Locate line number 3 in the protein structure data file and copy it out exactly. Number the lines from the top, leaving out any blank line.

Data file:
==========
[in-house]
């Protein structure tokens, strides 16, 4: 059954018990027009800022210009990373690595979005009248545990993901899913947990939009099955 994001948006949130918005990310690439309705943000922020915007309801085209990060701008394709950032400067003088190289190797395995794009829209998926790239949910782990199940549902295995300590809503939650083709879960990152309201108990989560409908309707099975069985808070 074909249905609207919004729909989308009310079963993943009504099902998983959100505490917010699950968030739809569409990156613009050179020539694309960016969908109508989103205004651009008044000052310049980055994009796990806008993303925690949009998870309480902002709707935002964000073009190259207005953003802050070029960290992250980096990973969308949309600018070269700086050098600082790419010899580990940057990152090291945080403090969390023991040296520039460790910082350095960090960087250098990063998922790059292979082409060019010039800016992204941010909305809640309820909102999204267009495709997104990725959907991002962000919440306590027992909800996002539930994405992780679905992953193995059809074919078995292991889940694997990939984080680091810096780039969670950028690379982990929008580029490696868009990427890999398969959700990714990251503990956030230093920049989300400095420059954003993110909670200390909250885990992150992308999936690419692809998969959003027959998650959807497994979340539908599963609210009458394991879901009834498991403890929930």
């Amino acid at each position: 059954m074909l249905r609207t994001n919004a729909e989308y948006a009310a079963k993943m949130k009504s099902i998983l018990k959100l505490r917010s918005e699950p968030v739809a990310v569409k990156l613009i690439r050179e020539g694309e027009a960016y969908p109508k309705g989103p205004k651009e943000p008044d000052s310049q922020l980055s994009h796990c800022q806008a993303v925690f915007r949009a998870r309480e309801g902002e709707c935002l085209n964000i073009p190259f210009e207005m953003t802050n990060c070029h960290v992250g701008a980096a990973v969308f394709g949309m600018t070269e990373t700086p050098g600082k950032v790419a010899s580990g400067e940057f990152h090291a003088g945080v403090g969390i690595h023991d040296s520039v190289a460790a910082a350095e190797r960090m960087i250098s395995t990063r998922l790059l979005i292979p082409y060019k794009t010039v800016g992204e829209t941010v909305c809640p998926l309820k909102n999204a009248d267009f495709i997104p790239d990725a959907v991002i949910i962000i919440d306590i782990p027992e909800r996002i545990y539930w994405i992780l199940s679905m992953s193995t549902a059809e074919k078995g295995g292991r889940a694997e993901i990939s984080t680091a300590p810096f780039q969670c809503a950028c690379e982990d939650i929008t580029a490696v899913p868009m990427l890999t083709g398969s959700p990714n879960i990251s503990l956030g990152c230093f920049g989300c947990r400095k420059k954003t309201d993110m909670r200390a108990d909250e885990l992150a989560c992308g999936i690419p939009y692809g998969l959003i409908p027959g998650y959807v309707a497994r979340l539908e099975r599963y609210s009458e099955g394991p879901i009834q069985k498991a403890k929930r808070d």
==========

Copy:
């Amino acid at each position: 059954m074909l249905r609207t994001n919004a729909e989308y948006a009310a079963k993943m949130k009504s099902i998983l018990k959100l505490r917010s918005e699950p968030v739809a990310v569409k990156l613009i690439r050179e020539g694309e027009a960016y969908p109508k309705g989103p205004k651009e943000p008044d000052s310049q922020l980055s994009h796990c800022q806008a993303v925690f915007r949009a998870r309480e309801g902002e709707c935002l085209n964000i073009p190259f210009e207005m953003t802050n990060c070029h960290v992250g701008a980096a990973v969308f394709g949309m600018t070269e990373t700086p050098g600082k950032v790419a010899s580990g400067e940057f990152h090291a003088g945080v403090g969390i690595h023991d040296s520039v190289a460790a910082a350095e190797r960090m960087i250098s395995t990063r998922l790059l979005i292979p082409y060019k794009t010039v800016g992204e829209t941010v909305c809640p998926l309820k909102n999204a009248d267009f495709i997104p790239d990725a959907v991002i949910i962000i919440d306590i782990p027992e909800r996002i545990y539930w994405i992780l199940s679905m992953s193995t549902a059809e074919k078995g295995g292991r889940a694997e993901i990939s984080t680091a300590p810096f780039q969670c809503a950028c690379e982990d939650i929008t580029a490696v899913p868009m990427l890999t083709g398969s959700p990714n879960i990251s503990l956030g990152c230093f920049g989300c947990r400095k420059k954003t309201d993110m909670r200390a108990d909250e885990l992150a989560c992308g999936i690419p939009y692809g998969l959003i409908p027959g998650y959807v309707a497994r979340l539908e099975r599963y609210s009458e099955g394991p879901i009834q069985k498991a403890k929930r808070d």